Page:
Iran had no future in Iraq and it cannot change that

If any sense can be made of the victory of al-Sadr’s Saairun list, it must be that there is a strong desire among Iraqis to escape Iran’s dominance.
Sunday 01/07/2018
Out of Iran’s orbit. Iraqi men wave their national flags on the streets of Baghdad.  (AFP)
Out of Iran’s orbit. Iraqi men wave their national flags on the streets of Baghdad. (AFP)

Iran is not happy with the results of the May 12 elections in Iraq. It insists that Iraq be an Iranian colony ruled by Tehran even though that is totally opposite to the nature of things. So, Iran simply carried out a coup over election results.

The chaos in Iraq is but the result of that coup. Things can’t get any lower than when the old guard is seeking to extend the term of the current parliament. Frankly, the political system put in place following the 2003 US-led invasion of Iraq is the worst there is. It’s been 15 years and nothing has improved in Iraq.

What we’re seeing, especially since election results were challenged and the rumour spread that some ballot boxes had been burned, are signs of a boding civil war rather than the reassuring foundations of a democratic state promised by the Americans.

Iran is in denial of the reality that Iraq cannot and must not be controlled by Tehran. Iran is behaving like a child whose toy has been taken away. That goes a long way in explaining Tehran’s reaction to the Iraqi elections. When US President George W. Bush waged war on Iraq using fictitious reasons, Iran was the sole winner. The results of the May 12 elections risk to yank away that war booty from Tehran.

Granted, Saddam Hussein was no saint. He was a full-fledged brutal dictator. He lacked political common sense and was totally ignorant of the balances of power regionally and internationally. A savvy politician would not invade Kuwait and then prepare to negotiate with the United States as if he were holding all the winning cards.

Most of Saddam’s political mistakes were catastrophic for Iraq. In 1980, for example, instead of looking for other ways of responding to Iran’s provocations, he chose to plunge Iraq into a senseless war with a retrograde regime that belittled its Arab neighbours on sectarian grounds. For the mullahs’ regime, the war with Iraq served quite well its purpose of keeping the Iranian army busy and away from politics.

At any rate, Iran is reaping its rewards today. It is true that Iraq was gifted to Iran by the Americans but it seems that Iran did not know what to do with its easy victory. Iraq turned out to be not an easy bite to swallow after all, even with America’s help.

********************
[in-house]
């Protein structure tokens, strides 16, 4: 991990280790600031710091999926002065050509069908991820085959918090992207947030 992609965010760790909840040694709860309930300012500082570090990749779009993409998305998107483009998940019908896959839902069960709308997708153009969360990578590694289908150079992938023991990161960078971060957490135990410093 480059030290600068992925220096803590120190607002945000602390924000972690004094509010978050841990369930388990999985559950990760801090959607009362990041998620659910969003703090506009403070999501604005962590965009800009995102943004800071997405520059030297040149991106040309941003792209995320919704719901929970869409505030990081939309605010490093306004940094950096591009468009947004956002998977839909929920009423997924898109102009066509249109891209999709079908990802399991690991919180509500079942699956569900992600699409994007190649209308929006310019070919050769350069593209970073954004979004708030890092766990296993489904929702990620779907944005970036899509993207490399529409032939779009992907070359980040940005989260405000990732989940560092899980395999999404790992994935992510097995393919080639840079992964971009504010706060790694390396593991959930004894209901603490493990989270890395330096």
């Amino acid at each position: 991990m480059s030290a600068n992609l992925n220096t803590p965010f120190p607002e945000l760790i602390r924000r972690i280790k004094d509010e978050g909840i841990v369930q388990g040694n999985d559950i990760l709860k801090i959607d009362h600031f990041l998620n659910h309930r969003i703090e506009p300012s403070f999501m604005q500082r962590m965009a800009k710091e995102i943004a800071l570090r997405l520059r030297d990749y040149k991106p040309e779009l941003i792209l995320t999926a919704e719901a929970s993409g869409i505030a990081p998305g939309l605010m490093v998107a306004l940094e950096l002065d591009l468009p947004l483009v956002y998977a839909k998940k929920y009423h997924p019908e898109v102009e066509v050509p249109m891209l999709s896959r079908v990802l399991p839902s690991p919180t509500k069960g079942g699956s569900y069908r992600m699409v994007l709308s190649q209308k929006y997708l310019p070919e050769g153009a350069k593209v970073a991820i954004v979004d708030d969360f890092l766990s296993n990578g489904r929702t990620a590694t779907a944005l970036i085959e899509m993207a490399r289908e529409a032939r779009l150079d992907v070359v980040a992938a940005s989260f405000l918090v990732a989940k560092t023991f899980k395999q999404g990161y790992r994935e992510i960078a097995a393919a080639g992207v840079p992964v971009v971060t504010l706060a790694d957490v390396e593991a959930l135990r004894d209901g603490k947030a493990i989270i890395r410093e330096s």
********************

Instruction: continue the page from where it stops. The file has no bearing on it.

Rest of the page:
Yes, the United States has helped Iran in Iraq. During the Bush administration, Paul Bremer dissolved the Iraqi Army and established a governing council on sectarian and ethnic bases. Barack Obama carried on with the task of offering Iraq to Iran by withdrawing US troops from Iraq and blessing Nuri al-Maliki, Iran’s man, for a second term as prime minister after the 2010 elections in which Ayad Allawi’s list finished first.

Iraq can no longer fulfil its function as a war chest for Iran. The recent elections not only revealed that the country is broke but also that its political parties are not capable of rising to the challenge posed by its internal crisis.

It is futile to try to solve Iran’s crisis in Iraq by concocting an incongruous alliance between Muqtada al-Sadr and Hadi al-Amiri. Such an alliance seems to have taken place so Iran can boast about being able to absorb the elections’ negative effects and remain in control of things in Iraq.

But surely Iran is not going to find a survival niche in Iraq by just undermining the election results. If any sense can be made of the victory of al-Sadr’s Saairun list, it must be that there is a strong desire among Iraqis to escape Iran’s dominance, even at the cost of backing someone such as al-Sadr, who is well-known for his past of very close ties with Iran.

Above all of this, we must not lose sight that this time there is no US administration ready to back Iran in Iraq, especially after US President Donald Trump’s pulling out of the nuclear deal with Tehran.

With this background, Iran is out of cover in Iraq. If it wants to, Tehran can still enjoy destroying a few more places or perhaps ethnically and religiously “cleanse” more cities and regions in Iraq or even subcontract the Islamic State to raze a historical city such as Mosul but it won’t change the fact that Tehran has no future in Iraq, assuming that Iraq has a future other than a civil war.

It is a great pity that a country with a unique history of cultural diversity and wealth in the Middle East before the coming of military then Ba’ath Party rule in 1958 should end this way.